The prosecutor alleges that Munyakazi led murderous attacks against Tutsis who had sought refuge in churches in three parishes, Nyamasheke, Shangi and Mibilizi.
"It never happened!", the defendant protested on the second day of his testimony. "Had I wanted to kill Tutsis, I would have started in Bugarama, my hometown". He explained that he had actually hidden Tutsis under his own roof. "I also evacuated Tutsis to Burundi or the Congo", he added referring to present-day DRC.
Munyakazi was cross-examined by Segun Jegede from the Prosecutor's Office, who read out sections of an earlier ICTR conviction of three men from Cyangungu containing damaging evidence against the defendant.
"I did not attend this trial. Neither I nor my lawyers had an opportunity to intervene during these proceedings ", Munyakazi replied in kinyarwanda.
He also claimed that he was never accused of anything before the Gacaca courts in his hometown.
In response, Segun Jegede submitted to the court minutes of two Gacaca trials in Bugarama in which the defendant is unambiguously designated as "the head of the Interahmawe militia" in this district.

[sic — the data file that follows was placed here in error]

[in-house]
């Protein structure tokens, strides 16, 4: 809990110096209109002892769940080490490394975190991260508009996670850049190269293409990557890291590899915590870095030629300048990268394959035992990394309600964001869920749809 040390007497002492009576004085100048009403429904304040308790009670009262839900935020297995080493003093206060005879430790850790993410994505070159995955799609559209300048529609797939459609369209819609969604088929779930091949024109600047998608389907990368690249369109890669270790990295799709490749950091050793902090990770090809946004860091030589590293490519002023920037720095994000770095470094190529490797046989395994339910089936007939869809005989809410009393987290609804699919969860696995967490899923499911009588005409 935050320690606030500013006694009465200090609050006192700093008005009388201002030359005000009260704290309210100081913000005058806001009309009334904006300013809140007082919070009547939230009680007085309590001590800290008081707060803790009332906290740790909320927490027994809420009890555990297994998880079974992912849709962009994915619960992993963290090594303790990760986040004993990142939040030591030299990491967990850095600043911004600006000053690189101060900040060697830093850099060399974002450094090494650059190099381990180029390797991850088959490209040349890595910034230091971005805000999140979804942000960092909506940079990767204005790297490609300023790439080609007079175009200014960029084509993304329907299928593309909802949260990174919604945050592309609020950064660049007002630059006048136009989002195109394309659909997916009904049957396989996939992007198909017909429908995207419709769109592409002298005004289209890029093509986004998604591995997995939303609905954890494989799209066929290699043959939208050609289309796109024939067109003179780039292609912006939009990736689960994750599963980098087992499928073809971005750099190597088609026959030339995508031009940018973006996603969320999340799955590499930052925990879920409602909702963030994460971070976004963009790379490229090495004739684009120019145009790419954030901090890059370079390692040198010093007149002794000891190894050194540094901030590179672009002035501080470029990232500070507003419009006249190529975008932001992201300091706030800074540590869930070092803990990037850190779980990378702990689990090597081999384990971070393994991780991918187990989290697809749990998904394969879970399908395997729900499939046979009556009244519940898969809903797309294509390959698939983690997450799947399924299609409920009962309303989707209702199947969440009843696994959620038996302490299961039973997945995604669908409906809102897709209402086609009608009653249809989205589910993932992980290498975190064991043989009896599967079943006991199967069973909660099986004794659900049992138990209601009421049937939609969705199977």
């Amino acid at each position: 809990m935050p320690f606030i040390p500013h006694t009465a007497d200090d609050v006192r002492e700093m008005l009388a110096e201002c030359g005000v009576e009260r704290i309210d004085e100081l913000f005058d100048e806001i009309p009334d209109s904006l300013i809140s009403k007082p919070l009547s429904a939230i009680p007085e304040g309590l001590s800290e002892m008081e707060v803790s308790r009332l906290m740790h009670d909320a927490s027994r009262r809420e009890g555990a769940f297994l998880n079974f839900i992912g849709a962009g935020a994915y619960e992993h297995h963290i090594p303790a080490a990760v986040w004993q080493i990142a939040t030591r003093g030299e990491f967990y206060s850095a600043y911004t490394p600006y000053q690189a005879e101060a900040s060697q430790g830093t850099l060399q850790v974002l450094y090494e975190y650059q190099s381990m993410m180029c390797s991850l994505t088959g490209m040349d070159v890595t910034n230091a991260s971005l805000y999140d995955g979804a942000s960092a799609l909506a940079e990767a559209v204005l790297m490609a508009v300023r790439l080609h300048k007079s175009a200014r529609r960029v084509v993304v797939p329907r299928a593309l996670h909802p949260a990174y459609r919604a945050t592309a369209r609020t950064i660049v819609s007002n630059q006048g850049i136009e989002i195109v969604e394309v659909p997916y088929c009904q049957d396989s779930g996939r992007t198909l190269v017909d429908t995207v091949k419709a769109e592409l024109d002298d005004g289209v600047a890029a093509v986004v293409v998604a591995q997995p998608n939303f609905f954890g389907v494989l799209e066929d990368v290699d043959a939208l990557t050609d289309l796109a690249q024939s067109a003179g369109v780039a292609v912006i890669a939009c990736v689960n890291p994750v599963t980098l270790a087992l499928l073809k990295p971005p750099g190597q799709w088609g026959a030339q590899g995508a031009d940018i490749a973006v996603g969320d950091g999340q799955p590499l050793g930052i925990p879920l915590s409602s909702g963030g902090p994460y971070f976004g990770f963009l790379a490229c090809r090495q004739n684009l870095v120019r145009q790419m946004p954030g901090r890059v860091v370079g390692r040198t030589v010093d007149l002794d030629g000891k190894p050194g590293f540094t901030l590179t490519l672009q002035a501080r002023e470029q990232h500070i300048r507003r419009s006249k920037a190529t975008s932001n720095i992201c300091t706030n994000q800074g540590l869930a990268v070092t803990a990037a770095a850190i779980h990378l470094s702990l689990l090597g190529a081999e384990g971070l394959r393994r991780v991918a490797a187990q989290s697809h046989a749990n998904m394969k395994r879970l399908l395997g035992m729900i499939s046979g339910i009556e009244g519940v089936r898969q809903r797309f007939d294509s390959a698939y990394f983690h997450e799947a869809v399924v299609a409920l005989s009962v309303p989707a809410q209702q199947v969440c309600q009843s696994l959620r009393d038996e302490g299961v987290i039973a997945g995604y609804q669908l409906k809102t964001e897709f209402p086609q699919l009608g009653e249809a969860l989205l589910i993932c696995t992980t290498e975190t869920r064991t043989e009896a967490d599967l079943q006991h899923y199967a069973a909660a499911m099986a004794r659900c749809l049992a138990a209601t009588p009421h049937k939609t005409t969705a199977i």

Furthermore, one of the two documents alleges that Munyakazi's house had become the "headquarters of the militiamen who gathered there after the killings". Munyakazi discounted the testimony as allegations from Tutsis who had moved to Bugarama after the genocide and grabbed his possessions.
"The only value of these documents is that they clearly attest I was a peasant and not a wealthy businessman, as the Prosecution tries to make believe", Munyakazi said.
The defendant was arrested in May 2004 in the east of the Democratic Republic of the Congo (DRC) where he lived as an Imam (Muslim religious leader) under a false identity.
He is the last of twenty witnesses called upon by the Defence in a trial which started on April 22.